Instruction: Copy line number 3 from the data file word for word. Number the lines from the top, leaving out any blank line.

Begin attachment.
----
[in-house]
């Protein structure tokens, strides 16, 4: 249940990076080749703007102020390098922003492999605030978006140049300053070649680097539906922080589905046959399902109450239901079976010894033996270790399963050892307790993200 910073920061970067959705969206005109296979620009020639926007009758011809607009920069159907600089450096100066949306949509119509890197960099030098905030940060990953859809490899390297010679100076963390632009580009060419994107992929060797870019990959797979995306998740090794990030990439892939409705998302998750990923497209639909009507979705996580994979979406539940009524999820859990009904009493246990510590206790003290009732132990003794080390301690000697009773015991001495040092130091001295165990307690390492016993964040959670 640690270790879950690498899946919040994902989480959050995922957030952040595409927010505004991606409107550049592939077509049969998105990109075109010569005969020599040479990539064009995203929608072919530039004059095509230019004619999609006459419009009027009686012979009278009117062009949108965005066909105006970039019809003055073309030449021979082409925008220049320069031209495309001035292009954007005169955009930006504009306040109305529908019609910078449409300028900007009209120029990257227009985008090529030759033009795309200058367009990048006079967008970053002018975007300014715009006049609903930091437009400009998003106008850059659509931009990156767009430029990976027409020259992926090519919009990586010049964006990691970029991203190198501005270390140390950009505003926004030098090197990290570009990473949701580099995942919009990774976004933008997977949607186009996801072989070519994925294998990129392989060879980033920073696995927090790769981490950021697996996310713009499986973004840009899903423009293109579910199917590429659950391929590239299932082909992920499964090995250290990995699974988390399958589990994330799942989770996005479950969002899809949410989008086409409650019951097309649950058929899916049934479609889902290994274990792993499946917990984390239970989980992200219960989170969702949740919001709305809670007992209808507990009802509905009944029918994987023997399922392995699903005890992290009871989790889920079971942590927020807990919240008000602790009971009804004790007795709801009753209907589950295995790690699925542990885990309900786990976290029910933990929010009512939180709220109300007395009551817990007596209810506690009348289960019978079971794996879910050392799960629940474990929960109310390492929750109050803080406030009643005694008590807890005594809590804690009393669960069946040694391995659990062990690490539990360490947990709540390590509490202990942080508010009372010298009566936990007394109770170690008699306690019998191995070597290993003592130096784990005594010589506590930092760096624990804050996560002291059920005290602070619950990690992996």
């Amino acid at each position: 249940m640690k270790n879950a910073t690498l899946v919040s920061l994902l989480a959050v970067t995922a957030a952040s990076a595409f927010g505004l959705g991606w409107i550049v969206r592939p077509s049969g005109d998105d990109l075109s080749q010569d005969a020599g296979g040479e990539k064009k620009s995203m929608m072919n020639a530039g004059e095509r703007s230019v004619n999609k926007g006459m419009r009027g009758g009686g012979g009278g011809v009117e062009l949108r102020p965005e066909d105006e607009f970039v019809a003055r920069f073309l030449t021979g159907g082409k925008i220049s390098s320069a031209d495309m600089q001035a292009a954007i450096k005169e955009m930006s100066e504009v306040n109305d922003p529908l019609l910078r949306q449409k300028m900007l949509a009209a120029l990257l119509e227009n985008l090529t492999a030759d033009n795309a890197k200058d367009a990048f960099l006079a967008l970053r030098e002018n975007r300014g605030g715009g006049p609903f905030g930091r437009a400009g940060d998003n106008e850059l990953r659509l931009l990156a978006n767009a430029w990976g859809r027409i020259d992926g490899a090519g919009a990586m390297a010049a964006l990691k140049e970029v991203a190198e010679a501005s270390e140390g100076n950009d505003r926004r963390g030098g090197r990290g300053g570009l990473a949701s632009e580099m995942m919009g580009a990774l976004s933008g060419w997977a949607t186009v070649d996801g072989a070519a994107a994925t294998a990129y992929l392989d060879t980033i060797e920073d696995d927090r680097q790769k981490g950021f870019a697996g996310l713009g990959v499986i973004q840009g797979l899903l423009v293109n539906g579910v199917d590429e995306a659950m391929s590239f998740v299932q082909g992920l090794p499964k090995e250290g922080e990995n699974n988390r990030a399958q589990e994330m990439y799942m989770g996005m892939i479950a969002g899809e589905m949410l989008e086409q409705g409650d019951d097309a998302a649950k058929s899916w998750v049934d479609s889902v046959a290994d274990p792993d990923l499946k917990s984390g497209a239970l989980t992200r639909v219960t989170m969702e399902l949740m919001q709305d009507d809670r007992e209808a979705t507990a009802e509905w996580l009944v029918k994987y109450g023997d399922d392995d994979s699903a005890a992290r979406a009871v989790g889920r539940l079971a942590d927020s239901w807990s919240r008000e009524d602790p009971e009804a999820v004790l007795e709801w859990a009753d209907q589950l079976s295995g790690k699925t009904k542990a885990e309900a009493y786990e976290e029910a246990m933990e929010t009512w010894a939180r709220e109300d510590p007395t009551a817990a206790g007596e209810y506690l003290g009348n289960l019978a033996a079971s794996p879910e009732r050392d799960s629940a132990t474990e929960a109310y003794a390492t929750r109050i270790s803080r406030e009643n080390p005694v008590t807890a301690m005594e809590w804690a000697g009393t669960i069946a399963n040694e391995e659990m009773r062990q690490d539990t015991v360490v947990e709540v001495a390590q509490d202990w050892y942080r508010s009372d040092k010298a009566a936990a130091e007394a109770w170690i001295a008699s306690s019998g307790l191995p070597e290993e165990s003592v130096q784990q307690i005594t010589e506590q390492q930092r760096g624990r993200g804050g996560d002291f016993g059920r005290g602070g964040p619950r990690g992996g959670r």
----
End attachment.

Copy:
């Amino acid at each position: 249940m640690k270790n879950a910073t690498l899946v919040s920061l994902l989480a959050v970067t995922a957030a952040s990076a595409f927010g505004l959705g991606w409107i550049v969206r592939p077509s049969g005109d998105d990109l075109s080749q010569d005969a020599g296979g040479e990539k064009k620009s995203m929608m072919n020639a530039g004059e095509r703007s230019v004619n999609k926007g006459m419009r009027g009758g009686g012979g009278g011809v009117e062009l949108r102020p965005e066909d105006e607009f970039v019809a003055r920069f073309l030449t021979g159907g082409k925008i220049s390098s320069a031209d495309m600089q001035a292009a954007i450096k005169e955009m930006s100066e504009v306040n109305d922003p529908l019609l910078r949306q449409k300028m900007l949509a009209a120029l990257l119509e227009n985008l090529t492999a030759d033009n795309a890197k200058d367009a990048f960099l006079a967008l970053r030098e002018n975007r300014g605030g715009g006049p609903f905030g930091r437009a400009g940060d998003n106008e850059l990953r659509l931009l990156a978006n767009a430029w990976g859809r027409i020259d992926g490899a090519g919009a990586m390297a010049a964006l990691k140049e970029v991203a190198e010679a501005s270390e140390g100076n950009d505003r926004r963390g030098g090197r990290g300053g570009l990473a949701s632009e580099m995942m919009g580009a990774l976004s933008g060419w997977a949607t186009v070649d996801g072989a070519a994107a994925t294998a990129y992929l392989d060879t980033i060797e920073d696995d927090r680097q790769k981490g950021f870019a697996g996310l713009g990959v499986i973004q840009g797979l899903l423009v293109n539906g579910v199917d590429e995306a659950m391929s590239f998740v299932q082909g992920l090794p499964k090995e250290g922080e990995n699974n988390r990030a399958q589990e994330m990439y799942m989770g996005m892939i479950a969002g899809e589905m949410l989008e086409q409705g409650d019951d097309a998302a649950k058929s899916w998750v049934d479609s889902v046959a290994d274990p792993d990923l499946k917990s984390g497209a239970l989980t992200r639909v219960t989170m969702e399902l949740m919001q709305d009507d809670r007992e209808a979705t507990a009802e509905w996580l009944v029918k994987y109450g023997d399922d392995d994979s699903a005890a992290r979406a009871v989790g889920r539940l079971a942590d927020s239901w807990s919240r008000e009524d602790p009971e009804a999820v004790l007795e709801w859990a009753d209907q589950l079976s295995g790690k699925t009904k542990a885990e309900a009493y786990e976290e029910a246990m933990e929010t009512w010894a939180r709220e109300d510590p007395t009551a817990a206790g007596e209810y506690l003290g009348n289960l019978a033996a079971s794996p879910e009732r050392d799960s629940a132990t474990e929960a109310y003794a390492t929750r109050i270790s803080r406030e009643n080390p005694v008590t807890a301690m005594e809590w804690a000697g009393t669960i069946a399963n040694e391995e659990m009773r062990q690490d539990t015991v360490v947990e709540v001495a390590q509490d202990w050892y942080r508010s009372d040092k010298a009566a936990a130091e007394a109770w170690i001295a008699s306690s019998g307790l191995p070597e290993e165990s003592v130096q784990q307690i005594t010589e506590q390492q930092r760096g624990r993200g804050g996560d002291f016993g059920r005290g602070g964040p619950r990690g992996g959670r």